One of my favorite things to do in Paris is to rummage through the interesting junk at local flea markets (les marchés au puces) and thrift/junk stores (les brocantes). My mother has always loved going to thrift stores, or “junking” as she calls it. As a snotty teenager, I turned up my nose at used stuff, except for the occasional vintage sweater. But genetics are hard to escape, and these days I love to rummage through old treasures. There’s a historical and cultural aspect I find intriguing when rummaging through old junk in other countries, not that it’s all interesting or old.
My recent trip to Paris included a trip to le Marché aux Puces de la Porte de Vanves, which I wrote about here, and to a small, cluttered brocante (thrift store) owned by Simone Baulez. She’s been a brocanteuse (seller of junk) for years and owns a little store on Rue Mouton-Duvernet. She empties basements and apartments and found a stunning cache of literature I’ll write about later. On our last couple of trips, we’ve stopped by a her shop to look at books (Todd) and everything else (me.)
I spent lots of time poring over old (late Victorian-early Edwardian) lingerie. Really – so very French! I imagine the brocanteuse emptied out the basement of someone whose grandmother saved everything. The frillies were linen and silk, were beautifully embroidered, and were of an ample size for a woman in the late 1890s- maybe a size 16 in a US size? They were old but in very good condition, very clean, and ironed nicely. There were dozens of chemises, bloomers, drawers (there is a difference!), slips, and corset covers. Fascinating stuff. And even though it was all in a pile, it was a very artful pile.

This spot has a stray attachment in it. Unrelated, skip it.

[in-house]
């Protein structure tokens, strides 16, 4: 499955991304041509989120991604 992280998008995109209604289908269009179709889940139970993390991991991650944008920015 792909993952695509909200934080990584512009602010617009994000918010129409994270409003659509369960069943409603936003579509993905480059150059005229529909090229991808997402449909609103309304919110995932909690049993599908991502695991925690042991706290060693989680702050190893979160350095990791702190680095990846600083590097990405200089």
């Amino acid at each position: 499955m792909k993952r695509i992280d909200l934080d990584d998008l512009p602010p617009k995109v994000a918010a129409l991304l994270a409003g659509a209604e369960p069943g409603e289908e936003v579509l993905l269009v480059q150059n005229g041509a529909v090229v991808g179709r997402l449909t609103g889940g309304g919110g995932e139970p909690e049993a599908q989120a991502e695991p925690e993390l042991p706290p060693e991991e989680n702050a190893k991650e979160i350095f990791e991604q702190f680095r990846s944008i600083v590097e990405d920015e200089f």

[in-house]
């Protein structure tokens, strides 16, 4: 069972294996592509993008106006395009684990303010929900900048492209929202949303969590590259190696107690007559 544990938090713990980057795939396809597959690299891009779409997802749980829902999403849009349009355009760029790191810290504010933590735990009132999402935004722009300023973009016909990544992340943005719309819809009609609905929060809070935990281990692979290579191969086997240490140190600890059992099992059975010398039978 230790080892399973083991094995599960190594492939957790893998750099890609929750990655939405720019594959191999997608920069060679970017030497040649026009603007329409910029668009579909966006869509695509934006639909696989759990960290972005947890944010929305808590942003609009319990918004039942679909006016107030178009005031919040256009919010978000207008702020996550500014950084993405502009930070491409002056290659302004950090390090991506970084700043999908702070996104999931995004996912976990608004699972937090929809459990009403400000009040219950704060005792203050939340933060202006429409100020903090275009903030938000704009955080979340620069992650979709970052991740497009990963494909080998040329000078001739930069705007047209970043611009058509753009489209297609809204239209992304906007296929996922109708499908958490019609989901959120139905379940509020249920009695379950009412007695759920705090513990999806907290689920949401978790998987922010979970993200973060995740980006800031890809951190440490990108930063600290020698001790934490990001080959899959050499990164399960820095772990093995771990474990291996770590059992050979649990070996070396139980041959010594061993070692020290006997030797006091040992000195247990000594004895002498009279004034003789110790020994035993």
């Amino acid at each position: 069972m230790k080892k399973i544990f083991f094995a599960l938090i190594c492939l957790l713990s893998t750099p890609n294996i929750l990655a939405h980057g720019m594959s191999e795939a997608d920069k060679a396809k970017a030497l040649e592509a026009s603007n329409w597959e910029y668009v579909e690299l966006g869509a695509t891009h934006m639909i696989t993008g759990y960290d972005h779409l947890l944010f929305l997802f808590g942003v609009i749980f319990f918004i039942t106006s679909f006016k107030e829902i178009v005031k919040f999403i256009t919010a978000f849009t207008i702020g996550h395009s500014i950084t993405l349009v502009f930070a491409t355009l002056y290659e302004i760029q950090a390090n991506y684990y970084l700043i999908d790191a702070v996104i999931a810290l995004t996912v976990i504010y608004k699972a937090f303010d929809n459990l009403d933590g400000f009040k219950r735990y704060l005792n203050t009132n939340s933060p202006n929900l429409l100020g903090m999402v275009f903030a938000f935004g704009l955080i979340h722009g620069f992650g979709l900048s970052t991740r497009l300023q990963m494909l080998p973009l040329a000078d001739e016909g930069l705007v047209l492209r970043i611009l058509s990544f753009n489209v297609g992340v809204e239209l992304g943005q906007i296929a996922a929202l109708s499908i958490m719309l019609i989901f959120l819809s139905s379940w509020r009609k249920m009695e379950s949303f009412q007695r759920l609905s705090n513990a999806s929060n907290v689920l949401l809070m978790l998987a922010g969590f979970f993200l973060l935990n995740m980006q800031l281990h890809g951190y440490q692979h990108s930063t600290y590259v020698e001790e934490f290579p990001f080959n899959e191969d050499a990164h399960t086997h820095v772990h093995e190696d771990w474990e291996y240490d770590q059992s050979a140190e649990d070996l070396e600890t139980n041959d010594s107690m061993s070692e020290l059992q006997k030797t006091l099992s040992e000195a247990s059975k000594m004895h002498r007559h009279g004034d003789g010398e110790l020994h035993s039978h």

Not as titillating but still fun to look at were the glassware and dishes, mostly rustic rather than refined. Parisians make the most of their space as this photos shows. There was no graceful way to reach over to look through the books against the wall without risking shattering something. Todd spent time looking through the books and CDs. He found someone’s collection of classical piano music by a Turkish pianist, Idil Biret, and a few books. Not the Californie title. The bolts of fabric included beautiful tulles, silks, and cottons with an occasional bolt of ugly polyester.
I found two of these hand-embroidered linen pieces on my last visit to Madame Baulez’ brocante. Roughly translated, this one means “a good cellar brings a happy house.” I could be wrong about this, of course. Google translates it as “a well-stocked cellar is a home of prosperous.” Perhaps a kind French speaker will tell me what it really means?
4 rue Mouton Duvernet